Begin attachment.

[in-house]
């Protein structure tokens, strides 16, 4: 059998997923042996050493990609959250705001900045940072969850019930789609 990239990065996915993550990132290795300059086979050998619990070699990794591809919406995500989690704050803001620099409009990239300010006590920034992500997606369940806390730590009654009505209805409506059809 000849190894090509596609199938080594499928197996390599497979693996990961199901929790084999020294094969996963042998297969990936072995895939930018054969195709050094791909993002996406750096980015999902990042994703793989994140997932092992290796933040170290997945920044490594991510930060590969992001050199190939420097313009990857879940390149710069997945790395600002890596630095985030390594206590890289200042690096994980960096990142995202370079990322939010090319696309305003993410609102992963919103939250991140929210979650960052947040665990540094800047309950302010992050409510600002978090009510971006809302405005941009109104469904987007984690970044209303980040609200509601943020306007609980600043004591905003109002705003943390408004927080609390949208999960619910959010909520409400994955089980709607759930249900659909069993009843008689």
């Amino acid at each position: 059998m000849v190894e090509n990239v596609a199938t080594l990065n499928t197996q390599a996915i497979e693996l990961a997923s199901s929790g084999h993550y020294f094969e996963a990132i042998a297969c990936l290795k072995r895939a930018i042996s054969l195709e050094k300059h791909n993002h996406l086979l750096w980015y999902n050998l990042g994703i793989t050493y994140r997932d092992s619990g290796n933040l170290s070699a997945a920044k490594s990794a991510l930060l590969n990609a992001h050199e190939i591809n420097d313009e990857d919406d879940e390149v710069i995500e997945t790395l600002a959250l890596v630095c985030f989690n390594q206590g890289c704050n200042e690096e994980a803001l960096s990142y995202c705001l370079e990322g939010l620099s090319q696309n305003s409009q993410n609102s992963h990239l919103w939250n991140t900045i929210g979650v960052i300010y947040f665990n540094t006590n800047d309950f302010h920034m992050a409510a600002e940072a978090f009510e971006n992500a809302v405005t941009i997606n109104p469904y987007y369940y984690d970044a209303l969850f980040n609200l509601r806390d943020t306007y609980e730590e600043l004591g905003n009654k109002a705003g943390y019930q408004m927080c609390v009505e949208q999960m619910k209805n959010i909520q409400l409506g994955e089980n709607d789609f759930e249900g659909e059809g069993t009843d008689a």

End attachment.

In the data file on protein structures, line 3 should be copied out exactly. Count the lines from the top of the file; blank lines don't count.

């Amino acid at each position: 059998m000849v190894e090509n990239v596609a199938t080594l990065n499928t197996q390599a996915i497979e693996l990961a997923s199901s929790g084999h993550y020294f094969e996963a990132i042998a297969c990936l290795k072995r895939a930018i042996s054969l195709e050094k300059h791909n993002h996406l086979l750096w980015y999902n050998l990042g994703i793989t050493y994140r997932d092992s619990g290796n933040l170290s070699a997945a920044k490594s990794a991510l930060l590969n990609a992001h050199e190939i591809n420097d313009e990857d919406d879940e390149v710069i995500e997945t790395l600002a959250l890596v630095c985030f989690n390594q206590g890289c704050n200042e690096e994980a803001l960096s990142y995202c705001l370079e990322g939010l620099s090319q696309n305003s409009q993410n609102s992963h990239l919103w939250n991140t900045i929210g979650v960052i300010y947040f665990n540094t006590n800047d309950f302010h920034m992050a409510a600002e940072a978090f009510e971006n992500a809302v405005t941009i997606n109104p469904y987007y369940y984690d970044a209303l969850f980040n609200l509601r806390d943020t306007y609980e730590e600043l004591g905003n009654k109002a705003g943390y019930q408004m927080c609390v009505e949208q999960m619910k209805n959010i909520q409400l409506g994955e089980n709607d789609f759930e249900g659909e059809g069993t009843d008689a």